60. The Subcommittee also recommends that the conditions of detention at the police substation in El Chorrillo be improved.
61. The Subcommittee recommends the immediate closure of the Calidonia police substation, as the appalling conditions there affect both detainees and the police, who should be treated with the respect they deserve as human beings.
62.The Subcommittee found that a total of 50 men had been deprived of their liberty, some for months, in very small cells under the Criminal Investigation Directorate’s system of provisional detention (men’s area). The prison conditions were grossly inadequate, as there were no windows, ventilation or light (although in the corridor there was electric light 24 hours a day), and the electrical wiring was improperly installed and very dangerous. The persons deprived of their liberty had a single bathroom, which was flooded and in terrible condition; they had no beds, and because of the overcrowding some slept in the corridor. The Subcommittee was surprised that the facility, which was meant for persons in provisional detention, held persons who had been detained for long periods of time. The detainees stated that they could not go out to the courtyard for air. Although the number of women was much smaller (there were six female detainees at the time of the visit), the conditions were proportionally similar. This situation was different from that of a small number of detainees who were in better conditions of detention in cell No. 7.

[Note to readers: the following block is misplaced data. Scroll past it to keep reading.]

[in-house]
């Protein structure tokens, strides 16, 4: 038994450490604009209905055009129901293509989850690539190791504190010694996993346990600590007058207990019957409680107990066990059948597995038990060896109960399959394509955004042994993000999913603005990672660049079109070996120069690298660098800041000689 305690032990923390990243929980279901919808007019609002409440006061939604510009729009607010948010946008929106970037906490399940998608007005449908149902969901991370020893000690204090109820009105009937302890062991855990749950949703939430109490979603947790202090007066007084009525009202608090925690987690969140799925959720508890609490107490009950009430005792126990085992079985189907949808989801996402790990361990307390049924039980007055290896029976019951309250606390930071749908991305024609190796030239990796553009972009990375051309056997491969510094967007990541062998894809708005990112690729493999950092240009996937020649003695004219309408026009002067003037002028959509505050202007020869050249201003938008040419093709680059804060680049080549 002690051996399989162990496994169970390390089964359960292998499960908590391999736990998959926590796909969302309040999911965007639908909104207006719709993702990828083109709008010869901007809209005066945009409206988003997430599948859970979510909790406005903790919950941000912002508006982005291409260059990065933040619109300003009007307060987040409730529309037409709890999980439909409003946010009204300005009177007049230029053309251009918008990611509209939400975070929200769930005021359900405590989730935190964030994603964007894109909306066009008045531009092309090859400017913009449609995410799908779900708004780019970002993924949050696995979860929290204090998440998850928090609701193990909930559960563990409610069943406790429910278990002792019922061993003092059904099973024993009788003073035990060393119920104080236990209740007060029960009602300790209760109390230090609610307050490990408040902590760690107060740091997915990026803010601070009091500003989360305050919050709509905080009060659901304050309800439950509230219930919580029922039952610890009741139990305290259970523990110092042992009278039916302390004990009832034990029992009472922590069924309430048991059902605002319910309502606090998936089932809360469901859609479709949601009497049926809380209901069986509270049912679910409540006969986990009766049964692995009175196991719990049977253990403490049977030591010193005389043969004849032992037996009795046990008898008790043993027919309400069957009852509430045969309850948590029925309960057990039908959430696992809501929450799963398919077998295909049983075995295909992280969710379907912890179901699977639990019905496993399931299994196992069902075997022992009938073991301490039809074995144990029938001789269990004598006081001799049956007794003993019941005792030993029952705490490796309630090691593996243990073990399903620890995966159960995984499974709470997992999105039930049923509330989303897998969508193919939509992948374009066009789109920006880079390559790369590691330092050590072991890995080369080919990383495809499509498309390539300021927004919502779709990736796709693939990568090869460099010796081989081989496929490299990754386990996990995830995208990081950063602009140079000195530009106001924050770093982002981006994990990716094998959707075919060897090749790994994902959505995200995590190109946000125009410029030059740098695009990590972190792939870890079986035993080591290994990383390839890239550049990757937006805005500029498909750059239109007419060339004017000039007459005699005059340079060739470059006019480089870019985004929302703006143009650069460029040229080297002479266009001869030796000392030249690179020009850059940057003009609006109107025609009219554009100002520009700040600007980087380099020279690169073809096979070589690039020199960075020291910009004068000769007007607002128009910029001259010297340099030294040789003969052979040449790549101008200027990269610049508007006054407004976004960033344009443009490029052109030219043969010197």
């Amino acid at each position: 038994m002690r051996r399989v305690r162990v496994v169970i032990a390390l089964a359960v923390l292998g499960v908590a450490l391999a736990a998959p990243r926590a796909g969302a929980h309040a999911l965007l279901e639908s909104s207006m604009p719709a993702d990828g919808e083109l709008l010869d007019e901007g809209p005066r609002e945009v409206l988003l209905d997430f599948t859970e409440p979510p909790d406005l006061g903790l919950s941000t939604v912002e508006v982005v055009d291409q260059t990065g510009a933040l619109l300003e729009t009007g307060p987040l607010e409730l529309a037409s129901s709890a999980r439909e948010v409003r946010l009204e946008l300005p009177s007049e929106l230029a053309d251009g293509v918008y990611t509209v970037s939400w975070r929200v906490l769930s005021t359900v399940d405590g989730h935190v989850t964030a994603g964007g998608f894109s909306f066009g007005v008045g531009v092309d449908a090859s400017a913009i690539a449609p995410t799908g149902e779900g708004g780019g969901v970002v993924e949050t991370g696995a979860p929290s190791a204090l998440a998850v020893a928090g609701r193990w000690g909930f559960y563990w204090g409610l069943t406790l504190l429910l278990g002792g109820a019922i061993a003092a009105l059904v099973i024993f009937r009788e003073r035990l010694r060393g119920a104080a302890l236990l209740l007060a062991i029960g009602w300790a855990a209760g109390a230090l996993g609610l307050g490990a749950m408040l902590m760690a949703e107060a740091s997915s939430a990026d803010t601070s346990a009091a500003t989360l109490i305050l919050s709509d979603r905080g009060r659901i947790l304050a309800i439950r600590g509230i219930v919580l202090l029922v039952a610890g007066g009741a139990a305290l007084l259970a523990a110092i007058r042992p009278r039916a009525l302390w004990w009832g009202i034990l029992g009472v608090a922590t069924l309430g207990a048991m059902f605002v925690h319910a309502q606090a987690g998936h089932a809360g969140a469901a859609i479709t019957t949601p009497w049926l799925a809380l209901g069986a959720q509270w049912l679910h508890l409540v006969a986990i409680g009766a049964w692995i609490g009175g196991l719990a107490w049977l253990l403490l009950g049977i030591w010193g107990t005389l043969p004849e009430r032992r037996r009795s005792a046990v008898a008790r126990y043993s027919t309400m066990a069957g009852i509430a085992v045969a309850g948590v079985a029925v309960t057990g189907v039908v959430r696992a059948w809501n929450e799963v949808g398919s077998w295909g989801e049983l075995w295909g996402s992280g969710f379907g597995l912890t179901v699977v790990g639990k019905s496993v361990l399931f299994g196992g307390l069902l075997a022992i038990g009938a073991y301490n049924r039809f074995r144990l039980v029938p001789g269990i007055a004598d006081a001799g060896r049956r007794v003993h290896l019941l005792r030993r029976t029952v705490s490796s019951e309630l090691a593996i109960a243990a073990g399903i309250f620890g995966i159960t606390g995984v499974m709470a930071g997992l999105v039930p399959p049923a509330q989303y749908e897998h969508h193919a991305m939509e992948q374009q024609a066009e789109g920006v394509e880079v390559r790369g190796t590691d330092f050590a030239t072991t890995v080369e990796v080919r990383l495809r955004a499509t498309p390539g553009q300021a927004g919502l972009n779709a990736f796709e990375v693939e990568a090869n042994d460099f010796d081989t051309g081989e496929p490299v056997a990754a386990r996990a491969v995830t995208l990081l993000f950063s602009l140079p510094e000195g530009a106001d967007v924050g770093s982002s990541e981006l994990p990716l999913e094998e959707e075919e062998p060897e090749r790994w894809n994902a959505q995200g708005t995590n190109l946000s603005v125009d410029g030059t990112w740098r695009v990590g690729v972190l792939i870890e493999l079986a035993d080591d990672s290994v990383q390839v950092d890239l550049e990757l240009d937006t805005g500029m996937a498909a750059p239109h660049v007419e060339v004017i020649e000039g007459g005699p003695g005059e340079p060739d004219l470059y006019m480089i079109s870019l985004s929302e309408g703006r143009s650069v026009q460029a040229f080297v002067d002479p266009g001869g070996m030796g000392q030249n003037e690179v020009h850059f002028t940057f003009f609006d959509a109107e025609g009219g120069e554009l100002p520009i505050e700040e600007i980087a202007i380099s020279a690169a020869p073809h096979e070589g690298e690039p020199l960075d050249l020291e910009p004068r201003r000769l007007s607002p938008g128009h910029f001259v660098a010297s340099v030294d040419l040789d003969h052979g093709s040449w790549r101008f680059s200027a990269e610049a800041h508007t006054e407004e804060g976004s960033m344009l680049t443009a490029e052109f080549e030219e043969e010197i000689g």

63. The Subcommittee requests the State party to ensure that the Criminal Investigation Directorate ’ s provisional detention facility is used only for short-term provisional detention and that it offers the minimum conditions necessary for ensuring that the dignity of persons deprived of their liberty is respected.
64. In view of the situation in the majority of the State party ’ s places of detention, the Subcommittee recommends that the State party take urgent measures to address overcrowding, including by offering alternatives to imprisonment (community service, weekend arrest or house arrest), among other measures provided for in the criminal law of Panama, in line with the United Nations Standard Minimum Rules for Non-custodial Measures (the Tokyo Rules).
B.Food and drinking water
65.In the prisons visited by the Subcommittee, the prisoners recounted that the food was insufficient and of poor quality. The Subcommittee noted that food was served at highly irregular intervals. The Subcommittee also noted that access to drinking water was very limited.
66. The Subcommittee recommends that the State party ensure that prisons serve food at the usual times, that a record of food deliveries is kept to prevent corruption and that the food is wholesome, well prepared and sufficiently nutritious. Similarly, the State party should ensure that drinking water is available to all persons deprived of liberty whenever they need it (rule 22 of the Nelson Mandela Rules).